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Ox-Bow: 109 years of old made new

Ox-Bow: 109 years of old made new


Ox-Bow keeps re-creating itself: fitting for the Saugatuck art school and artists’ residency founded in 1910 here.

Students come and go, housing expands, art making techniques evolve and staff changes — but the preservation of Ox-Bow’s history, look, feel, lasting memories and mission remain.

It’s a quiet space in the woods and dunes for learning, community and dedication to helping artists evolve their practices.

As Ox-Bow embarks on another season of programming with residencies, fellowships and summer courses, it welcomes Rebecca Parker as interim executive director. replacing Mike Andrews, who stepped down from that full-time post last year.

“In this moment of transition,” said Parker, “it’s been an incredible opportunity to reflect on both the history and future of Ox-Bow. As we do constantly with our programs; we are embracing the process, learning and growing with each other.

“We often hear people talk about the magic and transformative experience one has at Ox-Bow,” she continues. “This experience happens through intention, reflection and committed work.

“Over the last several months, we’ve been working as a team to create conditions for a vibrant 2019 and beyond. We are excited to introduce the community to new friendly faces.

“Things we all love remain in good hands, the vibes are great and we can’t wait to welcome you all to camp,” Parker said.

New campus director Claire Arctander and head chef Erin Chapla are welcoming students back to campus this month with activities and amenities.

Returning are course favorites such as Ghost in the Machine, Beginning Glass, Blacksmithing and Screenprinting. New are classes like in | un | data : humanizing data viz, working collaboratively with the Saugatuck Historical Society to connect the history of Ox-Bow and the community; and Abrupt Climate Change, offering a scientific and historical take on current social topics.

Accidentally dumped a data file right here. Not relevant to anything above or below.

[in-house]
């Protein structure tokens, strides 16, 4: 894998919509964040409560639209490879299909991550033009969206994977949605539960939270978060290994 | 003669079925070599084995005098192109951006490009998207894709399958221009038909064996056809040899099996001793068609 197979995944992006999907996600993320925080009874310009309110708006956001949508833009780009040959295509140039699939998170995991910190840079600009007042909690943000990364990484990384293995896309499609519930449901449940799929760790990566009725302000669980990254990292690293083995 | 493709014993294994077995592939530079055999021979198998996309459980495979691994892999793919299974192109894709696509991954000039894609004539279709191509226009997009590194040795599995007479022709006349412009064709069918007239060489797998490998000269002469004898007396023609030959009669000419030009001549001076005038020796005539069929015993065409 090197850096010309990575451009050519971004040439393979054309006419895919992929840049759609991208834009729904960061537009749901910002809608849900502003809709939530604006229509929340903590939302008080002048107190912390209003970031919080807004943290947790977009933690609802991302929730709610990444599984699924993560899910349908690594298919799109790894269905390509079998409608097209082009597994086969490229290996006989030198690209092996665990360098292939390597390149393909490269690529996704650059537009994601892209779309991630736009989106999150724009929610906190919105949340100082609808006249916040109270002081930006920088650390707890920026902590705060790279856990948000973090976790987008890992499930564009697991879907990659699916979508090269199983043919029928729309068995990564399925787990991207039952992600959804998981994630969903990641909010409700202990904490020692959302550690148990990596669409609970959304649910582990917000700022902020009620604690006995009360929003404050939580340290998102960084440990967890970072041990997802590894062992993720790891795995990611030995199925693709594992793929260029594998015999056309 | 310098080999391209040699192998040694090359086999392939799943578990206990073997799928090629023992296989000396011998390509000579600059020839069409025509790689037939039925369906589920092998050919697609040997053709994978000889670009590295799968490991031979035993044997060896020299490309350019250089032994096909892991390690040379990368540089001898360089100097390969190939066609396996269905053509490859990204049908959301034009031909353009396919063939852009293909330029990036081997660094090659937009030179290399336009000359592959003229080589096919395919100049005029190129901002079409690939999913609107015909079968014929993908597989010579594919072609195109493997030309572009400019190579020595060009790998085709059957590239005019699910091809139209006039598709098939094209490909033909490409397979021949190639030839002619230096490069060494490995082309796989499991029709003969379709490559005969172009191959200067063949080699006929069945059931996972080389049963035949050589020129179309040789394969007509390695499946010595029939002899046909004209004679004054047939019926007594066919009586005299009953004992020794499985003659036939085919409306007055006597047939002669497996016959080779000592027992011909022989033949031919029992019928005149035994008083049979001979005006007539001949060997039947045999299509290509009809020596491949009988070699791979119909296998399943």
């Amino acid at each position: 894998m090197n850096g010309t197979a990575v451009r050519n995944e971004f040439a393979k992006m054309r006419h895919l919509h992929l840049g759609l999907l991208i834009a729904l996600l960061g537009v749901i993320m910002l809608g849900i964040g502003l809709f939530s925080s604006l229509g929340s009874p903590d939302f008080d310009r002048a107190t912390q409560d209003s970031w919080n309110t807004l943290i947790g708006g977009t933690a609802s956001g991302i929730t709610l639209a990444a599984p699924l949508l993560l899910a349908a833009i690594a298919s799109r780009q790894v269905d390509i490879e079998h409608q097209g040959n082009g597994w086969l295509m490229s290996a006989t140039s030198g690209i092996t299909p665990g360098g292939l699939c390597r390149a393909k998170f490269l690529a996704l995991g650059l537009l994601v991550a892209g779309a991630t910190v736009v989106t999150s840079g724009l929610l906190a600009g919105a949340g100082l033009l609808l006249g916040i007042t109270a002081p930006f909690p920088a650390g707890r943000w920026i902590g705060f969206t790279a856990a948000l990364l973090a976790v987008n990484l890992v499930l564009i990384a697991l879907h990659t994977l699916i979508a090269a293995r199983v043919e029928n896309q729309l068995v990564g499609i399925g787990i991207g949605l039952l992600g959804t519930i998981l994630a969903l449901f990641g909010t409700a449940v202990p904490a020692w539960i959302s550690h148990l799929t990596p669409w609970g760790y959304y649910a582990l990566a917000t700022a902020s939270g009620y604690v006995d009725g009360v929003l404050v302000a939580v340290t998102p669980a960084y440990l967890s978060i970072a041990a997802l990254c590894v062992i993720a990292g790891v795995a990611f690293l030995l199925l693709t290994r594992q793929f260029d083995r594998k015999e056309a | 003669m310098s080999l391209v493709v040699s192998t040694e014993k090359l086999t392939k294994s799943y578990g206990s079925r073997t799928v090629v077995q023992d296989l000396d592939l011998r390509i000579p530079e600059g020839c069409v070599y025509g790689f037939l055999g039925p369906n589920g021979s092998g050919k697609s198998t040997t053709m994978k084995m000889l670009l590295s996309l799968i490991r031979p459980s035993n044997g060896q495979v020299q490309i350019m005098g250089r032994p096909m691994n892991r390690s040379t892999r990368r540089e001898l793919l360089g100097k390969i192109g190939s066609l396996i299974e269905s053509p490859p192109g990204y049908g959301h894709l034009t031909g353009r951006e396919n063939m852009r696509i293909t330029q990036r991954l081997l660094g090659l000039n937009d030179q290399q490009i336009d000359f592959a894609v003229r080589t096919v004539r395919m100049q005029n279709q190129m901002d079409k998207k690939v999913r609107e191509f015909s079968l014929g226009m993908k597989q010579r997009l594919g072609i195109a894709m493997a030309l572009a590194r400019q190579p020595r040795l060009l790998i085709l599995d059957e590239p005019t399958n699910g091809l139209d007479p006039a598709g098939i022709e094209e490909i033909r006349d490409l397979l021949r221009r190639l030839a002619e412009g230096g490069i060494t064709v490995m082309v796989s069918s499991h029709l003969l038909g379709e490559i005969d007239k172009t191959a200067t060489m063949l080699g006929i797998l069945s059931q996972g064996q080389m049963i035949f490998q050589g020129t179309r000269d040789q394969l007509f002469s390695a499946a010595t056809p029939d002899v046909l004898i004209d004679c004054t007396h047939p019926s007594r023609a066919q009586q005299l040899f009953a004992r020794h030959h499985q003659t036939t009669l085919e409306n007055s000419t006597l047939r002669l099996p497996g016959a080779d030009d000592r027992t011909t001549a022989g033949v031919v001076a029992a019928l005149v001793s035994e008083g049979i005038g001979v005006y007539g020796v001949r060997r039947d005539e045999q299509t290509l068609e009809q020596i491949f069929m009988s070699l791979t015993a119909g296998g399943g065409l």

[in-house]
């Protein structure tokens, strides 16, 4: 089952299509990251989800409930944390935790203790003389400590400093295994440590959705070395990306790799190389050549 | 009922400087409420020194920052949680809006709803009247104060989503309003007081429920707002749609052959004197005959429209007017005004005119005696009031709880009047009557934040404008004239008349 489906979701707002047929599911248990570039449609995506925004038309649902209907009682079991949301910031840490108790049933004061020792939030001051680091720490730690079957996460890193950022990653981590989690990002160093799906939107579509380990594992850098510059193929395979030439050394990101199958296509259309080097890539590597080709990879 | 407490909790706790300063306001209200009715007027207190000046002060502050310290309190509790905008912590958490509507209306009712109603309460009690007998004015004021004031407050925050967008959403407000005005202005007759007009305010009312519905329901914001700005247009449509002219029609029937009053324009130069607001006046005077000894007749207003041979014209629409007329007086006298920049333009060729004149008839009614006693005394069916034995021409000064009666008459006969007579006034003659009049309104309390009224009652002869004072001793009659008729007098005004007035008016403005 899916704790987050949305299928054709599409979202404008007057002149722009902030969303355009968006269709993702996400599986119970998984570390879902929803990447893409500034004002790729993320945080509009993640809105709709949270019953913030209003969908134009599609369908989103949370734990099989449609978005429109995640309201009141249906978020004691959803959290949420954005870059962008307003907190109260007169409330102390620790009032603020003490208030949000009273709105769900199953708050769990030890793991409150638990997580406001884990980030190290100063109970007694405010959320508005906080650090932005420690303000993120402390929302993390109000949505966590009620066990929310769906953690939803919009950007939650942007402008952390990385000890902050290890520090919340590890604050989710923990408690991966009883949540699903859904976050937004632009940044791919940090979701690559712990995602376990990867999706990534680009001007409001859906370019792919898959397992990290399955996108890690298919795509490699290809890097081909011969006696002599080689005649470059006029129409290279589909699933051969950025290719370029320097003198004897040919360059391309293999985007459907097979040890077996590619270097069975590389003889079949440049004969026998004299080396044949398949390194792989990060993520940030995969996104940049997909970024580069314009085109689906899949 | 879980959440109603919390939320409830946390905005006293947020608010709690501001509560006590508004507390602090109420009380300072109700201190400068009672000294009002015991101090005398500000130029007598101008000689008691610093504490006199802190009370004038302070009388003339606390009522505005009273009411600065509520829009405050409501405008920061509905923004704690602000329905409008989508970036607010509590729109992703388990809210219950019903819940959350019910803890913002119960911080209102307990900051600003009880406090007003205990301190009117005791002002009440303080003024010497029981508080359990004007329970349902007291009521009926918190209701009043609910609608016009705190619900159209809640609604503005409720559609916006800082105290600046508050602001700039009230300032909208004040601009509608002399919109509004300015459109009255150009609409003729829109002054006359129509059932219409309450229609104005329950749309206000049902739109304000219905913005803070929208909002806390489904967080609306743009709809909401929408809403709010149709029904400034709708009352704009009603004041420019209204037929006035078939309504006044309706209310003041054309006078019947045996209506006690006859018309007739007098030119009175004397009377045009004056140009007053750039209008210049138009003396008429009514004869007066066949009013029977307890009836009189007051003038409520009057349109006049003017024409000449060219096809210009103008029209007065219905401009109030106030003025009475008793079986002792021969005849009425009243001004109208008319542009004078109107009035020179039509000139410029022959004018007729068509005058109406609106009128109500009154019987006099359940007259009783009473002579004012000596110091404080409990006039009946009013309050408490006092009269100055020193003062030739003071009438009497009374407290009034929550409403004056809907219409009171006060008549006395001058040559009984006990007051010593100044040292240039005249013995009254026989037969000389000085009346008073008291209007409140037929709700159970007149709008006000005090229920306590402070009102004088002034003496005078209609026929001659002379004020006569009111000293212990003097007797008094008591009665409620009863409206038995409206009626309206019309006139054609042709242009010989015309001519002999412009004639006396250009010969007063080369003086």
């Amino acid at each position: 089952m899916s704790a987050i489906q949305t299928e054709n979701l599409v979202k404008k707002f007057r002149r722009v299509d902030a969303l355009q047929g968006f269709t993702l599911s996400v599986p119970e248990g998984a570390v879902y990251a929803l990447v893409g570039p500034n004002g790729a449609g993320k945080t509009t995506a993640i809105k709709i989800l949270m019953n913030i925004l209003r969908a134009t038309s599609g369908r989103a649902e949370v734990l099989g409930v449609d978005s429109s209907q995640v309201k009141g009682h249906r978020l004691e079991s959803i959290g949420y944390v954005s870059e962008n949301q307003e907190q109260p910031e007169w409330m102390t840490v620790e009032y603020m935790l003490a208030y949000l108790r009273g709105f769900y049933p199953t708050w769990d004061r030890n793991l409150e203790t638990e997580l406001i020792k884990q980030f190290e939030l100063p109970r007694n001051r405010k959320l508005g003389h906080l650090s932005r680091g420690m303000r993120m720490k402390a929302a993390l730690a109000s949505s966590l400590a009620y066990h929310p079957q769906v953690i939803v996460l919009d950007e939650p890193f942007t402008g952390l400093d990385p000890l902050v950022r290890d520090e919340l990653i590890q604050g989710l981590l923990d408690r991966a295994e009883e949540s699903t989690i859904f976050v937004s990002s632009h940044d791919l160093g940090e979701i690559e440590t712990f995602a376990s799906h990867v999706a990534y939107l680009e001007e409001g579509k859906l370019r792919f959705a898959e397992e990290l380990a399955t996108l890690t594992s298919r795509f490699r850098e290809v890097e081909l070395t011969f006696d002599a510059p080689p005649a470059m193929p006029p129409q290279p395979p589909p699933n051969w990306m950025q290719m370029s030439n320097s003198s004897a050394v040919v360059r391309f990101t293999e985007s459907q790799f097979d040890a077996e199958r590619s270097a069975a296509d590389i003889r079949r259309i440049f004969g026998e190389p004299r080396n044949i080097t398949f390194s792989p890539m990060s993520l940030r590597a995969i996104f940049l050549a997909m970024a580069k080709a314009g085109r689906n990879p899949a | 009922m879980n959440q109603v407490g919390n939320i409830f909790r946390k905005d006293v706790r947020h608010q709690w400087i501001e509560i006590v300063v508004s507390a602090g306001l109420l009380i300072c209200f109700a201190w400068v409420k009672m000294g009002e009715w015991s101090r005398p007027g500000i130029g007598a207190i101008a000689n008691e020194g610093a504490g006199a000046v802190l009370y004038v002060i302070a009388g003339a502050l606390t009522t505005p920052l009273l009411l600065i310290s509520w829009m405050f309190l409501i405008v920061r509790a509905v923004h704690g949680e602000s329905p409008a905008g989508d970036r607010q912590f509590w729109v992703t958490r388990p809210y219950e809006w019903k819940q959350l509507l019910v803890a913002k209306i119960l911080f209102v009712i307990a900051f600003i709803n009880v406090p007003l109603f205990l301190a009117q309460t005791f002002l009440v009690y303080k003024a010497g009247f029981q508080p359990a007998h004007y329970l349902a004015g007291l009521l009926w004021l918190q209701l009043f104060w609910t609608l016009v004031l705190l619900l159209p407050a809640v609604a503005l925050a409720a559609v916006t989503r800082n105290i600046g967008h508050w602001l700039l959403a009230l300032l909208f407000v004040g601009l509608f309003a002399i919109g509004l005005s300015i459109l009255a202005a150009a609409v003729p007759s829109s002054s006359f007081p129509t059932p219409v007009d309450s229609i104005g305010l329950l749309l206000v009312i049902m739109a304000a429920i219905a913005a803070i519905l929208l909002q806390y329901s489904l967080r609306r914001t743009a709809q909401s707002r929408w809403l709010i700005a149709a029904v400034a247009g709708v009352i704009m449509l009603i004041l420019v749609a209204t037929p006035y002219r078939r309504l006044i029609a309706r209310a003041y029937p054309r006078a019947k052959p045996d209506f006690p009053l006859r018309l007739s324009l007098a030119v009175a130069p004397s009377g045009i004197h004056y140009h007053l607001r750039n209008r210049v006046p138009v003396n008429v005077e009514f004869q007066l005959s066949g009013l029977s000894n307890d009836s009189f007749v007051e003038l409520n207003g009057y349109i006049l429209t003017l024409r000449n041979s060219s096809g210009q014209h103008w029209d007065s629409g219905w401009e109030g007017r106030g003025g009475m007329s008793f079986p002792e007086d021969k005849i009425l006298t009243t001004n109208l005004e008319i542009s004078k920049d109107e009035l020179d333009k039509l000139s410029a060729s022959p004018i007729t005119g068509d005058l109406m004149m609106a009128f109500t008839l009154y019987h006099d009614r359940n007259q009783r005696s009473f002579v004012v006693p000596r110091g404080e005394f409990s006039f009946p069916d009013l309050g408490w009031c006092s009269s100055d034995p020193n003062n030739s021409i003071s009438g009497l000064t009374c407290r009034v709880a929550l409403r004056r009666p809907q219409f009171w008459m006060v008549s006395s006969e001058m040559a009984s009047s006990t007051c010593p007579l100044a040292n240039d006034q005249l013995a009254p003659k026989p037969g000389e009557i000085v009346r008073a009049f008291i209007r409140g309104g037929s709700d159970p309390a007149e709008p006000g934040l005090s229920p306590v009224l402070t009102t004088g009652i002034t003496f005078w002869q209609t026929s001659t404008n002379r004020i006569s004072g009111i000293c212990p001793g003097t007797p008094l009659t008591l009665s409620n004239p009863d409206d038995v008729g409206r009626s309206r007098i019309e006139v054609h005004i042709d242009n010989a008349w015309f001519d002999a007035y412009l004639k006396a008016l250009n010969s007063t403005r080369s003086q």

Ox-Bow will welcome 11 visiting artists this summer including Faythe Levine, curator at the John Michael Kohler Arts Center in Sheboygan, Wisc.; Philadelphia Institute of the Arts curator Meg Onli, and Los Angeles-based installation artist Rodrigo Valenzuela.

Art on the Meadow will return with new classes and multi-level workshops for children, teens and adults, ranging from painting and drawing to weaving, fabric dying and cooking with Ox-Bow chefs old and new.

People who register for classes can learn how to weave a basket or footstool, create pastel still-lifes, make-your-own sushi and spring rolls, or brew their own beer. Classes are open for online or mail in registration.

The community is welcome to check out campus and studios for Friday Night Open Studios June 14 and 28, July 26 and Aug. 9 from 7:30 to 10 p.m. There, they can engage with staff and fellows, participate in demonstrations and attend live auctions of student, staff and faculty artwork.

Ox-Bow will host its annual Summer Benefit Saturday, July 6, on Warnock Meadow. Every year more than 400 guests visit campus to celebrate and support the art school, help support the great work plus indulge in an open bar, artisanal cuisine and a live auction.

This year the benefit will honor Kathleen Markland, a volunteer and friend who has been involved with Ox-Bow since 1998. Included with admission to this year’s benefit will be the exclusive cookbook “Ox-Bow Cooks at Home” featuring favorite campus recipes.

For more information about summer fun and activities, visit ox-bow.org.